Inside the World’s First Braille Cellphone

Bringing smartphone capabilities to India’s blind


Around the world, 285 million people are blind or visually impaired; over a fifth of them, or nearly 63 million, live in ­India. Entrepreneur Sumit Dagar wants to be their Alexander Graham Bell: Sometime in the next 12 months he’ll be rolling out the world’s first braille cellphone. His company, Kriyate, has drawn up the first prototype, pictured here. Dagar says that test users found it difficult to imagine dynamic braille on such a small device. “But once they comprehend it, the joy is so immense. That’s what makes us most happy.” On the drawing board are plans for an even more advanced phone with a camera that can translate text to braille and images to raised relief figures on the device’s “display.”

1. The phone can present up to 10 braille characters at a time. Many visually impaired users in developed countries enjoy access to smartphones via voice-based systems such as Apple’s VoiceOver. But in India, regional dialects and accents can make Western screen readers nearly useless, and braille remains the standard for accessibility for much of the developing world’s blind population.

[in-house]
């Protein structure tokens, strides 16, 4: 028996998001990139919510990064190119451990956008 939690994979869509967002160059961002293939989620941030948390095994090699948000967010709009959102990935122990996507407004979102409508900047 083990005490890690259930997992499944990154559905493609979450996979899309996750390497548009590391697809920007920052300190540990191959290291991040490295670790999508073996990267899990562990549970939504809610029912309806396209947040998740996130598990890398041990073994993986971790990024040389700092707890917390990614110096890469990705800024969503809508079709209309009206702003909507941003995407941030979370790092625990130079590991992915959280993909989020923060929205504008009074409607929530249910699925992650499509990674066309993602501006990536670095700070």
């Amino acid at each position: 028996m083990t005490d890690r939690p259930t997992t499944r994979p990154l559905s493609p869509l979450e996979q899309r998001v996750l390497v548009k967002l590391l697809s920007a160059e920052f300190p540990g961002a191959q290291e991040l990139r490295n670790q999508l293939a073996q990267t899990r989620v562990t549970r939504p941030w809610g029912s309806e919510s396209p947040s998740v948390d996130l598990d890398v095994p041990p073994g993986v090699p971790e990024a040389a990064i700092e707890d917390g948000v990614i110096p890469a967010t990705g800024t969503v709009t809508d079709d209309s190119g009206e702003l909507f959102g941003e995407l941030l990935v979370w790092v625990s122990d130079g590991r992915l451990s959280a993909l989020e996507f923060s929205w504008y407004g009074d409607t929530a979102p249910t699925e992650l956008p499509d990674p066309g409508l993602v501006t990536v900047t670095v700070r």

2. The numerical keypad has braille markings for each of the numbers. Users can enter braille letters, which are formed from a three-by-two grid, by pressing six keys on the keypad in the shape of each letter.

3. A simple and uncluttered design is especially significant for this phone’s users, Dagar says. “It has bigger buttons and more reference lines,” he says, and “a bigger volume rocker on the side that makes it easier to identify.”

4. The first-generation braille phone will have some typical smartphone features such as a music player, an e-mail client, a calendar, and even GPS navigation. But because the CPU has to power only a 10-character display, it doesn’t need to be a typical smartphone CPU, keeping the (yet to be announced) price low. “Anybody who can afford a phone can afford this phone,” Dagar says.